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Seven Unix Commands Every Data Scientist Should Know (neowaylabs.github.io)
109 points by lerax on Mar 7, 2019 | hide | past | favorite | 64 comments

'sort' and 'uniq' should also be near the top of the list. And once your doing more on the command-line, 'join' and 'comm' can help you merge data from multiple files.


I'm guessing regex's are beyond Data Scientist [0], but throw sed and vim into the mix and there are very few one off problems that can be managed by a single CPU that you can't do, and what's more do more efficiently than any other tool chain. The overhead of throwing it into a SQL database or whatever is do big, these simple tools simply blow them away is you are doing it just once.

[0] I'm guessing a "Data Scientist" is someone who knows a lot about the data and the scientific domain that created it, and to whom a computer is just a just another hammer you hit the data with. A hammer that someone deliberately made insanely and unnecessarily complex for job security, or something.

I can't tell you how many times a combination of sort and join, with a bit of awk has saved by bacon. Seems to be a rather rare skill to have among the various Unix admins I've worked with in the past.

One thing to note, set LANG=C before doing operations with sort and join. I'm not sure if it is a bug, or if it is in all versions, but if you have for example LANG=en_US.utf8 then sort will use one order ("_" comes before '-"), but join uses ASCII order. Note, you don't have to export LANG=C, just put it prior to the command your are launching to export it to just that one command.

  LANG=C sort ...

I know this is not a "official" unix tool, but for join/comm specifically for CSV I love this tool: https://github.com/BurntSushi/xsv/releases/tag/0.13.0

xsv help: https://i.imgur.com/yS8cen7.png

I'd add jq (https://stedolan.github.io/jq/) to the list. JSON data is so common, and jq makes working with it a breeze.

And xsv for CSV data.

It works particularly well in cases where JSON is too large to parsed with a scripting language. Invaluable tool for JSON parsing.

Folks may want to have a look at https://www.gnu.org/software/datamash/manual/datamash.html I suppose it violates the Unix philosophy of one tool doing one thing well but it may nevertheless be useful. See also the examples page https://www.gnu.org/software/datamash/examples/

> I suppose it violates the Unix philosophy

It is GNU (GNU Is Not Unix), it is on purpose.

Seems a nice tool.

I would be a little bit shocked if any of the data scientists at my day job didn't know all seven of these, so, I guess that's an accurate title.

I didn't know about shuf because it's a GNU specific utility, and not installed on my Mac by default.

Homebrew installs the GNU Core Utilities with the g- prefix, and checking now I see it's available as gshuf.

I see a couple of problems with how it's used in this essay:

  cat big_csv.csv | shuf | head -n 50 > sample_from_big_csv.csv
Since shuf's -n option is "output at most COUNT lines", there should be no need for the head:

  cat big_csv.csv | shuf -n 50 > sample_from_big_csv.csv
In principle this should be faster because there's less I/O, and it should take less memory if shuf implements the -n option using something like reservoir sampling. (EDIT: it does - https://git.savannah.gnu.org/cgit/coreutils.git/tree/src/shu... )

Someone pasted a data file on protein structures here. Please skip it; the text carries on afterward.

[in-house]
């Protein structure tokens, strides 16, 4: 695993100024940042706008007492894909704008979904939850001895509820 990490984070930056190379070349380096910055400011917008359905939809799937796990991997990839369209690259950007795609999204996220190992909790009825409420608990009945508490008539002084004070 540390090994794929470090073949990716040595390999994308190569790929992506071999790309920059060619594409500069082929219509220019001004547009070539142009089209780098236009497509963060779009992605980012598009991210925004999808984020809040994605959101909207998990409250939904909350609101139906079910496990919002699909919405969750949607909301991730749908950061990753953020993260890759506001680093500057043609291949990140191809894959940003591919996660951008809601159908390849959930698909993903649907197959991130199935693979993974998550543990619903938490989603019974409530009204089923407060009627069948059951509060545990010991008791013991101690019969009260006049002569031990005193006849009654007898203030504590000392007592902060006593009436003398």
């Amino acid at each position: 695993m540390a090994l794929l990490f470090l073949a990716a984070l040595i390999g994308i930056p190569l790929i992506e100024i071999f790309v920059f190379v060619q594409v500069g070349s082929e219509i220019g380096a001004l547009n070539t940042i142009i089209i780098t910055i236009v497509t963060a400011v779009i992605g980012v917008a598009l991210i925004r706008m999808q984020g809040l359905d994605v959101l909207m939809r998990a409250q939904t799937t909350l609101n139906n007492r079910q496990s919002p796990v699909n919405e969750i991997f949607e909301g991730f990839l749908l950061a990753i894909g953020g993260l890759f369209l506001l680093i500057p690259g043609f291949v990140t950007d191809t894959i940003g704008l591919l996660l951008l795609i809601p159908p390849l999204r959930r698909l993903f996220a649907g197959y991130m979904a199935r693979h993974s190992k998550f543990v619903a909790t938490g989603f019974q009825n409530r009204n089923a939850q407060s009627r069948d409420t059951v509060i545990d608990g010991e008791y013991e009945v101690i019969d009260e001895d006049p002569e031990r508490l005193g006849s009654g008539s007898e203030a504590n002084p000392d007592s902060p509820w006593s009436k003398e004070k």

Also, since shuf takes a filename, it could be:

  shuf -n 50 < big_csv.csv> sample_from_big_csv.csv
However, in terms of data science, don't most CSV files contain a header? Most of mine do, and the example 'data.csv' has the header "var_x".

Using "shuf" means there's a very high chance that the sampled CSV file either won't include the header line, or will have it somewhere other than the first line.

Doesn't that mean that most data scientists will rarely use 'shuf' for sampling from CSV files?

FWIW that's "xsv sample", and it handles headers by default (with an option for headers-less CSV):

    Randomly samples CSV data uniformly using memory proportional to the size of
    the sample.

    When an index is present, this command will use random indexing if the sample
    size is less than 10% of the total number of records. This allows for efficient
    sampling such that the entire CSV file is not parsed.

    This command is intended to provide a means to sample from a CSV data set that
    is too big to fit into memory (for example, for use with commands like 'xsv
    frequency' or 'xsv stats'). It will however visit every CSV record exactly
    once, which is necessary to provide a uniform random sample. If you wish to
    limit the number of records visited, use the 'xsv slice' command to pipe into
    'xsv sample'.

        xsv sample [options] <sample-size> [<input>]
        xsv sample --help

    Common options:
        -h, --help             Display this message
        -o, --output <file>    Write output to <file> instead of stdout.
        -n, --no-headers       When set, the first row will be consider as part of
                               the population to sample from. (When not set, the
                               first row is the header row and will always appear
                               in the output.)
        -d, --delimiter <arg>  The field delimiter for reading CSV data.
                               Must be a single character. (default: ,)

There is no standard for CSV per se, although experience suggests most files have it. Use head/tail as needed to preserve or avoid it in pipelines.

The GNU utils are usually the way to go; the Mac/Darwin/BSD variants have some weird quirks and usually aren't worth the bother to fight with. awk and sort are notably deficient.

Ease off the "data science" a tad--this is just scripting, a perfectly honorable pastime! Why else would GNU coreutils exist in the first place?

There is a CSV standard, RFC 4180. There are also many variants. I used products which specifically say that follow that RFC.

It's awkward to preserve a header using shuf, even with head/tail. Here's what I came up with:

  head -1 x.csv && (awk 'NR>1' x.csv | shuf -n 5)
My point is that "shuf" is GNU specific, while the author said it was a Unix tool like the other ones. Linux != Unix. Also, there are no Mac/Darwin/BSD variants of shuf.